I'm writing a post on student group projects that ended in disaster. I would like to highlight the problems that typically arise and ways that students and teachers can help overcome them.
Please send me any horror stories that you have experienced either as a teacher or student. Thanks.
We are doing a huge Group Project right now. My final cumulative project that covers everything. This is a 15 day project so it takes 3 school weeks. I call it the "Rap It Up" Project and students create & plan out the summer concert tour of their own fictional rap group. This includes writing and original song and recording it. This is my fifth year, and 10th semester doing this project. I see a lot of different issues arise.
* Students who take home a part of the project to finish it at home do not finish what they said they would or simply lose it all together. Today, a student lost his group's song they spent 2 days writing. They had to start over.
* Some students do not like their work to be critiqued by their classmates. Each group has to create a logo for their Rap Group. As a group, they decide on the best one and that is the logo that will stand for their group. Every period I will have a students say "I like my logo the best but the other 3 like her logo the best!" Some students just cannot fathom that someone else may do better work than them or simply like someone's design better. \
* When you get into groups of 4 or 5 like we have, there is always the one student in nearly every group that simply doesn't like to work. I spend at least 10 minutes of every 40 minute class period playing Dr. Phil and trying to keep the groups on task. Every other period I will hear an argument break out about who is supposed to do what, who isn't doing anything, etc.
* Parents have emailed me saying the group project wasn't fair because their son or daughter's grade shouldn't depend on other students in a group doing their part. I always tell them that their child picked the group they wanted to be in and I offer their child the opporitunity to do the work by themselves. I have never had a parent take me up on that. They will complain about the group, their child's grade in the group, etc. However, when I offer them the opporitunity for their child to work alone and do ALL the work by themselves and earn their OWN grade, they back away.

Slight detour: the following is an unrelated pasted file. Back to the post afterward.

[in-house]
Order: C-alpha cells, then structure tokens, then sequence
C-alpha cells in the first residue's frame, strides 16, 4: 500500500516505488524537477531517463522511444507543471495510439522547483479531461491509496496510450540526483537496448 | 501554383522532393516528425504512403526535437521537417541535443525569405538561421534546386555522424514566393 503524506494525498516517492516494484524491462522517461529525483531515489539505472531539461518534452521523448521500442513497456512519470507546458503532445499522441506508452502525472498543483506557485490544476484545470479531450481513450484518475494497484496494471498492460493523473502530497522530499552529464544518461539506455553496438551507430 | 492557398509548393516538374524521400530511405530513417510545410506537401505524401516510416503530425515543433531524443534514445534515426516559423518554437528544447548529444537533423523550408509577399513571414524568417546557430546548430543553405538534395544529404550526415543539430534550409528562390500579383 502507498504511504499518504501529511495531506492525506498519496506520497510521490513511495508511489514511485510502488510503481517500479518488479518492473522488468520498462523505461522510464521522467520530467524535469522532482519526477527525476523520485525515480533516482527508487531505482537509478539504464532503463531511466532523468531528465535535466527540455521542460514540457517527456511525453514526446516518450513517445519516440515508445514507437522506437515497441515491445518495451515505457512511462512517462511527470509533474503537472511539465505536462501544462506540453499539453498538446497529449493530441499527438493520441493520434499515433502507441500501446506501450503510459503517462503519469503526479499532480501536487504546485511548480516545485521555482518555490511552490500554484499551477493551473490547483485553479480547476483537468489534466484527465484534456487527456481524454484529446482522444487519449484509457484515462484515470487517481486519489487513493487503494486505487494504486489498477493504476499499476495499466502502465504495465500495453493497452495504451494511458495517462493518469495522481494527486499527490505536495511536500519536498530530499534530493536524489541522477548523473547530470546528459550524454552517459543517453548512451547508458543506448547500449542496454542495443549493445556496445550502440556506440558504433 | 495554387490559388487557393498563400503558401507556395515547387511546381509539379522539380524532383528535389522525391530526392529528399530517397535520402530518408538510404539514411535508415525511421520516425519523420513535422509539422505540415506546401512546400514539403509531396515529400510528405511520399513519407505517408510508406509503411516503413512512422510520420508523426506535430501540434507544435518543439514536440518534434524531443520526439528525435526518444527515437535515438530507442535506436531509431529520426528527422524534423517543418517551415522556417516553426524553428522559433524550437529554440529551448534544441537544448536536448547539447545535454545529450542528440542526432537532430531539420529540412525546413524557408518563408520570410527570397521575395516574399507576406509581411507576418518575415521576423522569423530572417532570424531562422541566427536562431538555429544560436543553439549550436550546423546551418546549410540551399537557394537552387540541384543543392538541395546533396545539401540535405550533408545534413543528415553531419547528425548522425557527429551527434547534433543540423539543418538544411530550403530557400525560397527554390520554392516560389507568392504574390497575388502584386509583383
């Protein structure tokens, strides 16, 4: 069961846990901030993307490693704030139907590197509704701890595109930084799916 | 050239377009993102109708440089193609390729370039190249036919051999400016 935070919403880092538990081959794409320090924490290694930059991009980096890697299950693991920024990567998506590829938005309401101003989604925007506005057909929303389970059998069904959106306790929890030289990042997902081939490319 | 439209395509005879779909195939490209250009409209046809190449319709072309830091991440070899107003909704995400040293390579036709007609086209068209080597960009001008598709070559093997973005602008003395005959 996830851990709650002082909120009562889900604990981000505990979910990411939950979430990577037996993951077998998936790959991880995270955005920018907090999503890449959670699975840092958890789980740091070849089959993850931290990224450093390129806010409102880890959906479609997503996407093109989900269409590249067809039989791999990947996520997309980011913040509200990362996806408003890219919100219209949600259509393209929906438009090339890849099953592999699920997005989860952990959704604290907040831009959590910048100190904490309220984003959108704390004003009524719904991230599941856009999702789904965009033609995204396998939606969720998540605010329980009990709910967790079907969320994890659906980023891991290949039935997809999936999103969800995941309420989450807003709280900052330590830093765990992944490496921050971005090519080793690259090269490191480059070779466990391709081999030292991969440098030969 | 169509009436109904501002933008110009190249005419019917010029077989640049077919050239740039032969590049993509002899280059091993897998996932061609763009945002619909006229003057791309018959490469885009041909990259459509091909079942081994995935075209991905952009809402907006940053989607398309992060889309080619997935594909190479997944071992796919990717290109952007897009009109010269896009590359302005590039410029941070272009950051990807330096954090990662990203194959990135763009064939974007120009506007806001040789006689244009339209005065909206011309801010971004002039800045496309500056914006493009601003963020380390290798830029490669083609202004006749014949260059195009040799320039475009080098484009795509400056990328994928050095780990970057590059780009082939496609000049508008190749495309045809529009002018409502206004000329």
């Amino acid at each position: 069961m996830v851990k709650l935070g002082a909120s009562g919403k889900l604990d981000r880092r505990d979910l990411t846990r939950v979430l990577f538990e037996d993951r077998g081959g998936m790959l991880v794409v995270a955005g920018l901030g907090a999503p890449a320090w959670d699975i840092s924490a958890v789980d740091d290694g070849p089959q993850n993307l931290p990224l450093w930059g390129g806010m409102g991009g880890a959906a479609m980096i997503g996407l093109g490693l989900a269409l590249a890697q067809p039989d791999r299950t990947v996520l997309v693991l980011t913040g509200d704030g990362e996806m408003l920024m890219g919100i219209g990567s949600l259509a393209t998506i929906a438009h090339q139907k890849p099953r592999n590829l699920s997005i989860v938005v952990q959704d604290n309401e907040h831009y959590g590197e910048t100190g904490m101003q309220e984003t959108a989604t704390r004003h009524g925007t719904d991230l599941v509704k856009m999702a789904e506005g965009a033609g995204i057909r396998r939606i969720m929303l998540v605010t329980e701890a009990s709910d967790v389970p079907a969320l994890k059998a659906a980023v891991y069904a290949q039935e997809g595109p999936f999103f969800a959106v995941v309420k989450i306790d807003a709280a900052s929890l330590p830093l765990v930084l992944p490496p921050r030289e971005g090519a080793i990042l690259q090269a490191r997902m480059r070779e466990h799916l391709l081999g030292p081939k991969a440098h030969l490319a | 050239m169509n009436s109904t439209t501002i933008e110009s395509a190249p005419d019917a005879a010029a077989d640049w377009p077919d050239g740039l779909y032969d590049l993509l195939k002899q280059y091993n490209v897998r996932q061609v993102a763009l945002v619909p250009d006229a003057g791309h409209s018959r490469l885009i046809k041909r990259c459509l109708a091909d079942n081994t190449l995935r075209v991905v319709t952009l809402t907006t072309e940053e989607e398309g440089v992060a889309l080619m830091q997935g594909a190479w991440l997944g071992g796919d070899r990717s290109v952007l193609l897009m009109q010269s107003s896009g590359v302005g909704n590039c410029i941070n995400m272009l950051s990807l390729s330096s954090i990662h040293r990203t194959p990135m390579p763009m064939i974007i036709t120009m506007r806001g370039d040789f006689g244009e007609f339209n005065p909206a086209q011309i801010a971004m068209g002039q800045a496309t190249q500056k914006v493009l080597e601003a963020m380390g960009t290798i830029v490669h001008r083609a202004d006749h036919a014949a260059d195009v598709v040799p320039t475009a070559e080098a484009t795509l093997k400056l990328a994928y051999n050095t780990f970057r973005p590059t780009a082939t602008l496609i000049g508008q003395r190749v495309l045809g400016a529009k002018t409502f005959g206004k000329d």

* I have had a parent call me saying the project wasn't fair because her child had a student with special needs in their group. Again, their child joined the group and is friends with the kid.
* In my experience, grouping your students by ability tends to have 2 of the students doing all of the work, and 2 of the students continuing to underachieve and allow the others to do all the work.
* Allowing students to pick their own groups will sometimes end up with four under achieving students in the same group. As my dad always said, "If you hang with 9 broke friends, you are bound to be the 10th." Some of my students have no idea that their friends struggle in school. They cannot wait to work together in a group. Then they realize they have issues when due dates approach and they are behind.
* Group Work is very very noisy. You need a device or tool to get the class quiet, quickly. For example, if you need to say something, ring a bell and make sure the class knows you want them quiet when you ring it. Otherwise, you will be saying "Listen Up, Be Quiet, Listen To Me" like 3-4 times before everyone hears you.
* Students will always lose work, which can hurt a group. Allow the group to have a GROUP FOLDER that you keep in the room for them. I never let the folder leave the class.
Those are a view from my experience!
David, that's great feedback! I have definitely seen those issues arise in one way or another, especially the issue of the 'free rider' student. I created http://Enterthegroup.com as a way to help students overcome this problem. It provides a way for them to store files (so no one loses things) and to break down work into tasks using a project outline. The teacher can monitor their work by being a group member. This helps resolve arguments with grades and discrepancies over who didn't do their work.
I'd love to get your feedback on the site. It's totally free. Thanks!
So true Jeff. Harvard Business Review has been running a series of posts on their blog about learning from failure, they're quite good. You should check them out.
The problem is that everyone loves a winner and runs away from losers so we fear being that 'loser' even though the truth is that we've all been there at one point or another.